Nothing: A Novel
|Author:||Janne Teller, Martin Aitken|
“From the moment you are born, you start to die.”
“The Earth is 4.6 billion years old. You’ll live to be a maximum of one hundred. Life isn’t worth the bother!”
So says Pierre Anthon when he decides that there is no meaning to life, leaves the classroom, climbs a plum tree, and stays there.
His friends and classmates cannot get him to come down, not even by pelting him with rocks. So to prove to him that there is a meaning to life, they set out to build a heap of meaning in an abandoned sawmill.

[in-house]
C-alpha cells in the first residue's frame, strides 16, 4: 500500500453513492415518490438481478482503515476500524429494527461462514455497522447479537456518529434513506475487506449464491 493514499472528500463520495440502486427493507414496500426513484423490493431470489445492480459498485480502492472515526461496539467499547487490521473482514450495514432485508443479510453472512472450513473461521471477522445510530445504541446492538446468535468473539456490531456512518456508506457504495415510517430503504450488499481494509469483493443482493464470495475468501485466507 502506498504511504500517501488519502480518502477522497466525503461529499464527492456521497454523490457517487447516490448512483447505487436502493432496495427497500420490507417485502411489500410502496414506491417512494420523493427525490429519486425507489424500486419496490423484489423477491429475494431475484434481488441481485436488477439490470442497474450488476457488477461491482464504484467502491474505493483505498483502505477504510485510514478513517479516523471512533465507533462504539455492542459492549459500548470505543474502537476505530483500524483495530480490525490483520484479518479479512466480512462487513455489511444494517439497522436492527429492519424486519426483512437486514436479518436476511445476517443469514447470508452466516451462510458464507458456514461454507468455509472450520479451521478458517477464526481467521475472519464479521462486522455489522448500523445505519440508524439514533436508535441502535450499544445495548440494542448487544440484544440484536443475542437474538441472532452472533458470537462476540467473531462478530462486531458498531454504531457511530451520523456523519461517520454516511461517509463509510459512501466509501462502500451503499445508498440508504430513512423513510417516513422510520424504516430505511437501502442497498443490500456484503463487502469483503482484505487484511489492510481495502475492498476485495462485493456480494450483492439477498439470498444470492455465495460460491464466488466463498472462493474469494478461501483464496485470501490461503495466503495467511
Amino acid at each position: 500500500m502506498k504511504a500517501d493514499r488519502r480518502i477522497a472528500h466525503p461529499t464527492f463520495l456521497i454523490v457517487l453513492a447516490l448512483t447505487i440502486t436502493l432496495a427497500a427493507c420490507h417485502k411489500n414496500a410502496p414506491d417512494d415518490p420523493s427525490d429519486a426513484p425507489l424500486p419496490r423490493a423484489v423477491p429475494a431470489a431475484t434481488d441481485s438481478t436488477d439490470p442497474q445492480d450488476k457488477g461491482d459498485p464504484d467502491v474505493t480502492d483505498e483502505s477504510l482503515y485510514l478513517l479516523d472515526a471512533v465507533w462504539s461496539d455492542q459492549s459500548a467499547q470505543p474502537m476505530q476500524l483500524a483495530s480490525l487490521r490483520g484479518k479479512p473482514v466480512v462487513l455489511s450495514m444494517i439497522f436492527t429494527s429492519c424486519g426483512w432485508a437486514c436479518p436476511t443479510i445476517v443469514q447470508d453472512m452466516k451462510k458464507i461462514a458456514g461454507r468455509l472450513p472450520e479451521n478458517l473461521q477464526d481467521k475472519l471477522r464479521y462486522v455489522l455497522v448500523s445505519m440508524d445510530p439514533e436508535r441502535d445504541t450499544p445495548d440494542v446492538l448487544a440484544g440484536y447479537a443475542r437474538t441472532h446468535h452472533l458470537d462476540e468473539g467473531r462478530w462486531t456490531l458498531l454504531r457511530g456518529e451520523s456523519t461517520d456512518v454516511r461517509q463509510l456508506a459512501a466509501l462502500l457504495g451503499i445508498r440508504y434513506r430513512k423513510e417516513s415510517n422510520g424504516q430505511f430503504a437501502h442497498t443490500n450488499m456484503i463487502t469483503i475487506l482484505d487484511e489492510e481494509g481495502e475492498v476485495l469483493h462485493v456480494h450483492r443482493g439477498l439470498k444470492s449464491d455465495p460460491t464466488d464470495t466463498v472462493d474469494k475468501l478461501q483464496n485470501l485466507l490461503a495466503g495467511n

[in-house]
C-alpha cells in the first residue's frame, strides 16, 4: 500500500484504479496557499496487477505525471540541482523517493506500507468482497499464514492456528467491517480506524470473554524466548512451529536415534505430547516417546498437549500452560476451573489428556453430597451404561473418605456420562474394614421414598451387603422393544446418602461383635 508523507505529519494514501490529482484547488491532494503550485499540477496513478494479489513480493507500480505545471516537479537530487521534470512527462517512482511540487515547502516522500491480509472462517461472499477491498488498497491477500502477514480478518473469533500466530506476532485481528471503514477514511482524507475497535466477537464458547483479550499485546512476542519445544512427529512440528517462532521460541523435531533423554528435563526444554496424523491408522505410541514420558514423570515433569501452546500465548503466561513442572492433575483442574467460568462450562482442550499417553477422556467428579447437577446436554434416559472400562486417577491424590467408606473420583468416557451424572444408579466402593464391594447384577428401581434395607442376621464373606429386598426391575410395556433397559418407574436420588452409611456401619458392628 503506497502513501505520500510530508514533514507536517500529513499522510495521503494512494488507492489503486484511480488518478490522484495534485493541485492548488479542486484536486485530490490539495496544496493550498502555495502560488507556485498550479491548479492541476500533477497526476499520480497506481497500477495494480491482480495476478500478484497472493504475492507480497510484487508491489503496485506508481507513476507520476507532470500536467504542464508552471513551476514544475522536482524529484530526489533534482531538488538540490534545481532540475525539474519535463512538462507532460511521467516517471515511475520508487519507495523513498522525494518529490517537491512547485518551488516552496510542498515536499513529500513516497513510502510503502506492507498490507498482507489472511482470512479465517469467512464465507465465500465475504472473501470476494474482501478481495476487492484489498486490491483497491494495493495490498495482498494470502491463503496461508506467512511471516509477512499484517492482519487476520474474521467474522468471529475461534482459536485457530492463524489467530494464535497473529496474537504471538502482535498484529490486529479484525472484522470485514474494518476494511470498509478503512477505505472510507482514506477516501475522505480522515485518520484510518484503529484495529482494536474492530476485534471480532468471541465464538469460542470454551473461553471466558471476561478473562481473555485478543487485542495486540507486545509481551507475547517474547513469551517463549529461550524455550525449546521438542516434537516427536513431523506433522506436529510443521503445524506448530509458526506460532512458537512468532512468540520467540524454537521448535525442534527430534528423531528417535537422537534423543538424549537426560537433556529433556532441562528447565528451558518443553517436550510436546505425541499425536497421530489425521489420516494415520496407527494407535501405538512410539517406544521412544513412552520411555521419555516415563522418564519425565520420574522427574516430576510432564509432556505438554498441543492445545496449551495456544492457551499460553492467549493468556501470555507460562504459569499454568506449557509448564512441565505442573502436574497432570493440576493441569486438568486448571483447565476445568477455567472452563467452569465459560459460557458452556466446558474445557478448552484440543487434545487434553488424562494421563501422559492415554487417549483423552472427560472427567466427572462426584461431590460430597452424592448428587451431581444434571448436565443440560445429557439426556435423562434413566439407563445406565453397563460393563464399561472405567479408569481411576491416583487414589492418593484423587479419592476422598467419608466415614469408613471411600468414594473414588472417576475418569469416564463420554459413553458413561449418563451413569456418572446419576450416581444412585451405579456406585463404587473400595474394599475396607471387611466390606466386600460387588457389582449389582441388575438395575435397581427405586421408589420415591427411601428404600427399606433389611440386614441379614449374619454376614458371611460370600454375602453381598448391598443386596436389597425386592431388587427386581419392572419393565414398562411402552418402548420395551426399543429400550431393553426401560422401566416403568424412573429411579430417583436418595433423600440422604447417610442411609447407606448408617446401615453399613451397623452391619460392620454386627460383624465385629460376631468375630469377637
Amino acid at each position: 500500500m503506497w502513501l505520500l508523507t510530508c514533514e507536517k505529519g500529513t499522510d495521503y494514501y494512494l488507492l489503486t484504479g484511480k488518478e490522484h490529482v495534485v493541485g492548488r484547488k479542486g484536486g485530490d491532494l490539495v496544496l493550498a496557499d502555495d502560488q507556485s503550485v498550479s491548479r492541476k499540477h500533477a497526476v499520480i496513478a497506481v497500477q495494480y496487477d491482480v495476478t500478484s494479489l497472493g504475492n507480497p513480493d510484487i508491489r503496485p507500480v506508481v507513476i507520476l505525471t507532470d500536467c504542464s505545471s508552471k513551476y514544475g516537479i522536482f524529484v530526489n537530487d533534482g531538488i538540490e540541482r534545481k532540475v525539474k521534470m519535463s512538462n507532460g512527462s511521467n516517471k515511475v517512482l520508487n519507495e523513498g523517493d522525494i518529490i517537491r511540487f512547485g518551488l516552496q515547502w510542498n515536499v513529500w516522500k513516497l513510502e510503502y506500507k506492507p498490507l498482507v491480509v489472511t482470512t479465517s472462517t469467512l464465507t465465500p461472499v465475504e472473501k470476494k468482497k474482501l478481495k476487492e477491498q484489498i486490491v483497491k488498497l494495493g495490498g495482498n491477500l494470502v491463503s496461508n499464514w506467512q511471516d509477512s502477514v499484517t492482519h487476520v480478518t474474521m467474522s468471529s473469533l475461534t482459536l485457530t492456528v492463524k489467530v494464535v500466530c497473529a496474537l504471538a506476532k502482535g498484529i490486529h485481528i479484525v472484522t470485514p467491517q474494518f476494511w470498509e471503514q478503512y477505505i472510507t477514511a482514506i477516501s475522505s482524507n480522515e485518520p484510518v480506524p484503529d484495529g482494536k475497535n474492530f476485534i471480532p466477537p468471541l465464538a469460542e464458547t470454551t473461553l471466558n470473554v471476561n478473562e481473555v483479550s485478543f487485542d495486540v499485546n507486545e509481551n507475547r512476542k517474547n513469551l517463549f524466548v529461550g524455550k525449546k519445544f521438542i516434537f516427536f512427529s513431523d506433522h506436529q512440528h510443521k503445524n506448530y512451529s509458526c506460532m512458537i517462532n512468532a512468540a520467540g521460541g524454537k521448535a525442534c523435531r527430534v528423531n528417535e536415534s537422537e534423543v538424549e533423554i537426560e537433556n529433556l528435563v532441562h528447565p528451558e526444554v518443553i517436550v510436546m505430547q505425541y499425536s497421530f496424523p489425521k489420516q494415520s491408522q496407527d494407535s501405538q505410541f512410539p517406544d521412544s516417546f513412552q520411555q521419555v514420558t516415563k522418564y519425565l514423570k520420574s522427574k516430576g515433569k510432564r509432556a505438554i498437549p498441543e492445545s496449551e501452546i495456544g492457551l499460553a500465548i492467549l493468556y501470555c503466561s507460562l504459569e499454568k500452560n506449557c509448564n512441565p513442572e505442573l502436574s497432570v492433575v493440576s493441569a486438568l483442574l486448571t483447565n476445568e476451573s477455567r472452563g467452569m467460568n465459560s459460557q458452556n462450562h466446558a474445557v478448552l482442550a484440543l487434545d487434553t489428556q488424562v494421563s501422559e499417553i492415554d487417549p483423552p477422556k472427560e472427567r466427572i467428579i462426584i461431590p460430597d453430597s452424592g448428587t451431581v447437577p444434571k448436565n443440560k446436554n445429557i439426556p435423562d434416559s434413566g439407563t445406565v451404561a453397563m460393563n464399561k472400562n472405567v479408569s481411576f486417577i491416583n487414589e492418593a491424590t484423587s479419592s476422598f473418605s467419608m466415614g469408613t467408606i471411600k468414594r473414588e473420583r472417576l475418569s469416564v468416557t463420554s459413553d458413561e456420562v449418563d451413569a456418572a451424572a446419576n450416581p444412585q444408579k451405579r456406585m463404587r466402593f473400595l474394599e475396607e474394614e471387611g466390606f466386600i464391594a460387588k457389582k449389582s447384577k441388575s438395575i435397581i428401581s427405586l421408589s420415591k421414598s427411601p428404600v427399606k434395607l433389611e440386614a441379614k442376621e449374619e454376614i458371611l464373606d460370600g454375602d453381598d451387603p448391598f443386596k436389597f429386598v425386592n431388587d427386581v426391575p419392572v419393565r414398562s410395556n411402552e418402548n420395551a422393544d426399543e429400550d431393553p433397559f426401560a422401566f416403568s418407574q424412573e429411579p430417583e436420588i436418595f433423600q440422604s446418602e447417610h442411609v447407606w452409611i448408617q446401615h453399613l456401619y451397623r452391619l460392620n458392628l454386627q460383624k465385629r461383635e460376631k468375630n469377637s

But it soon becomes obvious that each person cannot give up what is most meaningful, so they begin to decide for one another what the others must give up. The pile is started with a lifetime’s collection of Dungeons & Dragons books, a fishing rod, a pair of green sandals, a pet hamster—but then, as each demand becomes more extreme, things start taking a very morbid twist, and the kids become ever more desperate to get Pierre Anthon down. And what if, after all these sacrifices, the pile is not meaningful enough?
A Lord of the Flies for the twenty-first century, Nothing is a visionary existential novel—about everything, and nothing—that will haunt you.
Translated by Martin Aitken.